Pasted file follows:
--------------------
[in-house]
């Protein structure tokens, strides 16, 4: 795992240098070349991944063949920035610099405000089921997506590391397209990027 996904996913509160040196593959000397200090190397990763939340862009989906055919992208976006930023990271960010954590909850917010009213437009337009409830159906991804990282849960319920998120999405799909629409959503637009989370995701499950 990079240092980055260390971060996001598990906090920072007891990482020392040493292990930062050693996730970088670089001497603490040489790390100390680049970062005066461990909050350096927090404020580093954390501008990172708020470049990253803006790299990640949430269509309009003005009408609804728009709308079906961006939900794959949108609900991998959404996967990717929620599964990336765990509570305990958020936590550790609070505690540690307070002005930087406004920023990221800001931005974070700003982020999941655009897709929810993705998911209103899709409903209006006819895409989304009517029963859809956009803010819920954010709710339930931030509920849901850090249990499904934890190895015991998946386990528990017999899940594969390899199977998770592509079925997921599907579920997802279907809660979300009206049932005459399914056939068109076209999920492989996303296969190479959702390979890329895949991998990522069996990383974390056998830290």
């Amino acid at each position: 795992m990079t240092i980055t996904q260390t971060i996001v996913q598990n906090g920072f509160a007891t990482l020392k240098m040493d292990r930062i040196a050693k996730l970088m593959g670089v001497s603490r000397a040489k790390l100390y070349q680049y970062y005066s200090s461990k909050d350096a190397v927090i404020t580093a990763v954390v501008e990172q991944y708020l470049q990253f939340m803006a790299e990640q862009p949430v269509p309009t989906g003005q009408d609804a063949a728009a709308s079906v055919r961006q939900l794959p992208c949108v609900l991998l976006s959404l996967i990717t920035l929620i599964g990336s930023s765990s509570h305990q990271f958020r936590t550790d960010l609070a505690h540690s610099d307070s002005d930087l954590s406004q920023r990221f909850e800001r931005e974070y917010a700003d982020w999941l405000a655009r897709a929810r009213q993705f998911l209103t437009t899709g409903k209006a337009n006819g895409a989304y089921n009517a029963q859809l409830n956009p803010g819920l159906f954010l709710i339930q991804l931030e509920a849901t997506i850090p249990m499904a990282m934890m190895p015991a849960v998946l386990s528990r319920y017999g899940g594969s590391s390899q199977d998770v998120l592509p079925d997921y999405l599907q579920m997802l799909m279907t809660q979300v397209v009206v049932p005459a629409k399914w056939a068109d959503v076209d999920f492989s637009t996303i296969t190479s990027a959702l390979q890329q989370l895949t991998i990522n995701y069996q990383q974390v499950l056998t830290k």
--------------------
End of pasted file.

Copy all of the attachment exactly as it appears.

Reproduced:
[in-house]
């Protein structure tokens, strides 16, 4: 795992240098070349991944063949920035610099405000089921997506590391397209990027 996904996913509160040196593959000397200090190397990763939340862009989906055919992208976006930023990271960010954590909850917010009213437009337009409830159906991804990282849960319920998120999405799909629409959503637009989370995701499950 990079240092980055260390971060996001598990906090920072007891990482020392040493292990930062050693996730970088670089001497603490040489790390100390680049970062005066461990909050350096927090404020580093954390501008990172708020470049990253803006790299990640949430269509309009003005009408609804728009709308079906961006939900794959949108609900991998959404996967990717929620599964990336765990509570305990958020936590550790609070505690540690307070002005930087406004920023990221800001931005974070700003982020999941655009897709929810993705998911209103899709409903209006006819895409989304009517029963859809956009803010819920954010709710339930931030509920849901850090249990499904934890190895015991998946386990528990017999899940594969390899199977998770592509079925997921599907579920997802279907809660979300009206049932005459399914056939068109076209999920492989996303296969190479959702390979890329895949991998990522069996990383974390056998830290």
């Amino acid at each position: 795992m990079t240092i980055t996904q260390t971060i996001v996913q598990n906090g920072f509160a007891t990482l020392k240098m040493d292990r930062i040196a050693k996730l970088m593959g670089v001497s603490r000397a040489k790390l100390y070349q680049y970062y005066s200090s461990k909050d350096a190397v927090i404020t580093a990763v954390v501008e990172q991944y708020l470049q990253f939340m803006a790299e990640q862009p949430v269509p309009t989906g003005q009408d609804a063949a728009a709308s079906v055919r961006q939900l794959p992208c949108v609900l991998l976006s959404l996967i990717t920035l929620i599964g990336s930023s765990s509570h305990q990271f958020r936590t550790d960010l609070a505690h540690s610099d307070s002005d930087l954590s406004q920023r990221f909850e800001r931005e974070y917010a700003d982020w999941l405000a655009r897709a929810r009213q993705f998911l209103t437009t899709g409903k209006a337009n006819g895409a989304y089921n009517a029963q859809l409830n956009p803010g819920l159906f954010l709710i339930q991804l931030e509920a849901t997506i850090p249990m499904a990282m934890m190895p015991a849960v998946l386990s528990r319920y017999g899940g594969s590391s390899q199977d998770v998120l592509p079925d997921y999405l599907q579920m997802l799909m279907t809660q979300v397209v009206v049932p005459a629409k399914w056939a068109d959503v076209d999920f492989s637009t996303i296969t190479s990027a959702l390979q890329q989370l895949t991998i990522n995701y069996q990383q974390v499950l056998t830290k």